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Awareness of General Equilibrium Effects and Unemployment

  • Gersbach, Hans
  • Schniewind, Achim

We examine wage bargaining in a two-sector economy when the employers and labour unions in each sector are not always aware of all the general equilibrium feedback effects. We show analytically that if agents only consider labour demand effects, low real wages and low unemployment are the result. With an intermediate view, i.e. when partial equilibrium effects within a sector are taken into account, high real wages and unemployment result. If all general equilibrium effects are simultaneously considered, we once again obtain a situation of low wages and unemployment. The assumption that unions and employers' federations are unable to incorporate all feedback effects from other sectors may explain why unemployment in Europe is high.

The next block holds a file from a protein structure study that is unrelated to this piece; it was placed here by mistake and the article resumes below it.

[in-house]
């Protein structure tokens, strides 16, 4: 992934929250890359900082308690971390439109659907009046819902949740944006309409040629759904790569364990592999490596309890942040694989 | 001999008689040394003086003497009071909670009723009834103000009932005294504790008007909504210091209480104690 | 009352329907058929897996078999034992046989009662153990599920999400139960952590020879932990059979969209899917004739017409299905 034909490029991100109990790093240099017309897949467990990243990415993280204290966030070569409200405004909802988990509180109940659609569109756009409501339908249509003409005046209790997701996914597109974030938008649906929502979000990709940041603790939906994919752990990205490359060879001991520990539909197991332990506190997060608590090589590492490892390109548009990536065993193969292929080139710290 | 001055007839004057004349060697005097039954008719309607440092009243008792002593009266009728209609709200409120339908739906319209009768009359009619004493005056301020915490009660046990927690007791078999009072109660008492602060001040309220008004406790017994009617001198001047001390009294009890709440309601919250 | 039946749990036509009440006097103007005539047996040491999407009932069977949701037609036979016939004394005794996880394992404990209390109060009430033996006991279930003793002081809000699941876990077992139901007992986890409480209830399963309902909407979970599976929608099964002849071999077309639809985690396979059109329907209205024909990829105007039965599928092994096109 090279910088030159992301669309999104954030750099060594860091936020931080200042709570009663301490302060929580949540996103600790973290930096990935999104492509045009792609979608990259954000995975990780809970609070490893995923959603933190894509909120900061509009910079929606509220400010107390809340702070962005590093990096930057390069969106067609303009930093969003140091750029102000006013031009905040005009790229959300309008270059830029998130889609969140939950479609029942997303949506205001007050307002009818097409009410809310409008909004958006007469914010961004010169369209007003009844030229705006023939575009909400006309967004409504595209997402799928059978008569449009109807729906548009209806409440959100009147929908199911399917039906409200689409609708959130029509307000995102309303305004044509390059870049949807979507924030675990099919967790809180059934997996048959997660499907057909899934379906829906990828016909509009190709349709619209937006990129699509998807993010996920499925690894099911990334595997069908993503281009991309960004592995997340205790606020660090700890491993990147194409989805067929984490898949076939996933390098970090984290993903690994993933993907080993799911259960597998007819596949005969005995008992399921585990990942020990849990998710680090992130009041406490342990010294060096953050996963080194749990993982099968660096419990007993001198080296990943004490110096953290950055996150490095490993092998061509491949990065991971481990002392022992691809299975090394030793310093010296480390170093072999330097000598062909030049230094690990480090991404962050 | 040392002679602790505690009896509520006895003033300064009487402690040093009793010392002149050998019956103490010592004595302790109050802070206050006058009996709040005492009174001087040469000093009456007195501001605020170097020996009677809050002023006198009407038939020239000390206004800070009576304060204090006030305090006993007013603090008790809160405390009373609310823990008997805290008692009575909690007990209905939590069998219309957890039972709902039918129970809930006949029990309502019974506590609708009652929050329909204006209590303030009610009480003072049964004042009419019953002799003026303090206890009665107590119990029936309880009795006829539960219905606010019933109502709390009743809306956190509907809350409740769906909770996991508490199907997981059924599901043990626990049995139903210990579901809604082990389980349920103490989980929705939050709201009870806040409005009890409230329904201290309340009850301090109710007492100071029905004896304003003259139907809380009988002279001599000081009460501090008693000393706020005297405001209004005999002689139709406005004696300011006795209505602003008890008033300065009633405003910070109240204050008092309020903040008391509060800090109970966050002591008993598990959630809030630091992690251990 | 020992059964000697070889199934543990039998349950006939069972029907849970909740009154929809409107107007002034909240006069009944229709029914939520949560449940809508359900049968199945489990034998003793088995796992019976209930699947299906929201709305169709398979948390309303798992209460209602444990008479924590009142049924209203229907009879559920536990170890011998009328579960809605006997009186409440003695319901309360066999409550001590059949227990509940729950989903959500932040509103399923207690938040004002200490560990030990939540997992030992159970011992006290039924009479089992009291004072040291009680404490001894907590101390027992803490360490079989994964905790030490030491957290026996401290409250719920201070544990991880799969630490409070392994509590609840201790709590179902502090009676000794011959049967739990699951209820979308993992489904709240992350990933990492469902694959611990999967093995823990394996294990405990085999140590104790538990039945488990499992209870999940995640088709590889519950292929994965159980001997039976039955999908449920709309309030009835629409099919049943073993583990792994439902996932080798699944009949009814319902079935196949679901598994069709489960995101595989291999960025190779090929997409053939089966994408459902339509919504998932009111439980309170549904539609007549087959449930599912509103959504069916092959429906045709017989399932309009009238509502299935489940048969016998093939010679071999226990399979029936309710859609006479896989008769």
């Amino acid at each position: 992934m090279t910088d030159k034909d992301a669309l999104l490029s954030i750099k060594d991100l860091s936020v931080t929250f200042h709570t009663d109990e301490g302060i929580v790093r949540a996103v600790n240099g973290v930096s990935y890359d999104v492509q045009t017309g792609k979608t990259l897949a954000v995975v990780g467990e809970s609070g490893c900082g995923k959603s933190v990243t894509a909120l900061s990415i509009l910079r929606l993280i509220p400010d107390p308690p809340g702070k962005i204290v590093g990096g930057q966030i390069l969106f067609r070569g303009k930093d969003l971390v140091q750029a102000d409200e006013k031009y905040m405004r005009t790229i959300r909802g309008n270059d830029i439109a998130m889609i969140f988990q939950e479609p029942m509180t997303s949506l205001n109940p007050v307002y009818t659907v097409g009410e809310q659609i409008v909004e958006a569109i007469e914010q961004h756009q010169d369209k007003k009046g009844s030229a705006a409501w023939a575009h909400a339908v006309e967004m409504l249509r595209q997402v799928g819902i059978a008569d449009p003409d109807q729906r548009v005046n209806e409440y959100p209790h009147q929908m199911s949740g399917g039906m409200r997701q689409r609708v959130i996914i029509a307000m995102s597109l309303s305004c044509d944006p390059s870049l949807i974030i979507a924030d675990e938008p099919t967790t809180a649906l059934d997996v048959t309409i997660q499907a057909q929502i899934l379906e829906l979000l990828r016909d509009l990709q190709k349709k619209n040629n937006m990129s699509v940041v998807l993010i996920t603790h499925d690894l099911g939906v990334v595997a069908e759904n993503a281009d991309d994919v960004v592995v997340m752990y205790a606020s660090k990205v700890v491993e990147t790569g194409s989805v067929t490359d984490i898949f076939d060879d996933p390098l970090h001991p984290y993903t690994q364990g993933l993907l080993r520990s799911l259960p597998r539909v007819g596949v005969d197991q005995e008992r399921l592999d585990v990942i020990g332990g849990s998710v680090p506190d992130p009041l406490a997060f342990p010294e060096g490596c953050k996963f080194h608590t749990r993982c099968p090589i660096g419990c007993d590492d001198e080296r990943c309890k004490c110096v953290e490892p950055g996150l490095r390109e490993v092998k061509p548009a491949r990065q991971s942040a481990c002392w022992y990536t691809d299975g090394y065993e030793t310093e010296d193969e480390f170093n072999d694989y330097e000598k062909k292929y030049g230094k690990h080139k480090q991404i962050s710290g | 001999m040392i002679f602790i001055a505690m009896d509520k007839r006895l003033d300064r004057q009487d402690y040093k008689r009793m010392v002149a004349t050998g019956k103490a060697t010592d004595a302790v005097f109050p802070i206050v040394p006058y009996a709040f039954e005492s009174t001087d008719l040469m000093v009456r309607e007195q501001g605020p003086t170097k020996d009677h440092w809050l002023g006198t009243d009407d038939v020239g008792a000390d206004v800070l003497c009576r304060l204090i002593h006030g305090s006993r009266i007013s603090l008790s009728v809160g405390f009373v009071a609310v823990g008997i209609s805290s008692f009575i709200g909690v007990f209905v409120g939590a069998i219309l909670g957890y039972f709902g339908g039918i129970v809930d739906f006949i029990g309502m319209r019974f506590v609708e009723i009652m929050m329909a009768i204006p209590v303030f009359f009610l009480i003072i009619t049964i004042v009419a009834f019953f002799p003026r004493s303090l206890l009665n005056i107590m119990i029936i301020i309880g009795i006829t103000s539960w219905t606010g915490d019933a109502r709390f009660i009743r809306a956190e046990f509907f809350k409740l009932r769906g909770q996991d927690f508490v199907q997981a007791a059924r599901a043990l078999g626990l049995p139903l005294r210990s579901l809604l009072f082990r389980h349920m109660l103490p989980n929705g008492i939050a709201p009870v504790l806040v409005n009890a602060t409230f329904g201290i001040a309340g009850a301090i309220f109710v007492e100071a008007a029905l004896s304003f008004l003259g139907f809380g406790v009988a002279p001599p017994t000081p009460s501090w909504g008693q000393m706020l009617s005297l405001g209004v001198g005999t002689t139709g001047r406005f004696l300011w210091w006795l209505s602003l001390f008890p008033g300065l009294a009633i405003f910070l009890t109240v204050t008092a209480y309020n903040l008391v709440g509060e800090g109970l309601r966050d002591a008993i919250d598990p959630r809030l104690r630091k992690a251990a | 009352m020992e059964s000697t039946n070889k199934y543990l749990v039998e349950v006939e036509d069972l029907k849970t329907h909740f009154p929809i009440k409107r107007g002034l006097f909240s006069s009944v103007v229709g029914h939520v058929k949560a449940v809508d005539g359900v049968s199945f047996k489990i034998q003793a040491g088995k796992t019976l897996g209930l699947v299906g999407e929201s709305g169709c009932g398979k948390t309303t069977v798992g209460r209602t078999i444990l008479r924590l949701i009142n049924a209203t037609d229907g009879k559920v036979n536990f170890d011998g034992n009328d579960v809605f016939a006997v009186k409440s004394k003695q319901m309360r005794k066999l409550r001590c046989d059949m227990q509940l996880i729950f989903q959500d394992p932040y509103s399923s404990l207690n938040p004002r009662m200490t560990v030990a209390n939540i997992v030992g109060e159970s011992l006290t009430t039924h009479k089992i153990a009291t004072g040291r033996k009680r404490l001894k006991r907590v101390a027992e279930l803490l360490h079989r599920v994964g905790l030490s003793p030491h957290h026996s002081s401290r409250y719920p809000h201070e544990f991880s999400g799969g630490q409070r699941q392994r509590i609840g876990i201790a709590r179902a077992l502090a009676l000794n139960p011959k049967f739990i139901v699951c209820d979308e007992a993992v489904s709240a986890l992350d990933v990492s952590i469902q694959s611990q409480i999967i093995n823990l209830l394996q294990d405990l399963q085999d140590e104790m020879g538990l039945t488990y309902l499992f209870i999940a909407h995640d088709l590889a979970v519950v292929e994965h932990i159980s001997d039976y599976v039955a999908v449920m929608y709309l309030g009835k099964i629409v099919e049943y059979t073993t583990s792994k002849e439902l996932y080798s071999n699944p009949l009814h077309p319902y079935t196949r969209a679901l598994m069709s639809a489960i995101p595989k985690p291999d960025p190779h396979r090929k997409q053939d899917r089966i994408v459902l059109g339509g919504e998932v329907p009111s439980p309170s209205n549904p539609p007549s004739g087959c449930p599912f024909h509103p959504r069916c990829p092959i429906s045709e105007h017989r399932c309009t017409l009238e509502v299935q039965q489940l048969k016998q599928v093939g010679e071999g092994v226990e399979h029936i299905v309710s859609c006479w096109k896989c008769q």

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Paper provided by C.E.P.R. Discussion Papers in its series CEPR Discussion Papers with number 5012.

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Date of creation: Apr 2005
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Handle: RePEc:cpr:ceprdp:5012
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  1. Oswald Andrew J., 1996. "A Conjecture on the Explanation for High Unemployment in the Industrialized Nations : Part I," The Warwick Economics Research Paper Series (TWERPS) 475, University of Warwick, Department of Economics.
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  19. Paul Krugman, 1994. "Past and prospective causes of high unemployment," Economic Review, Federal Reserve Bank of Kansas City, issue Q IV, pages 23-43.
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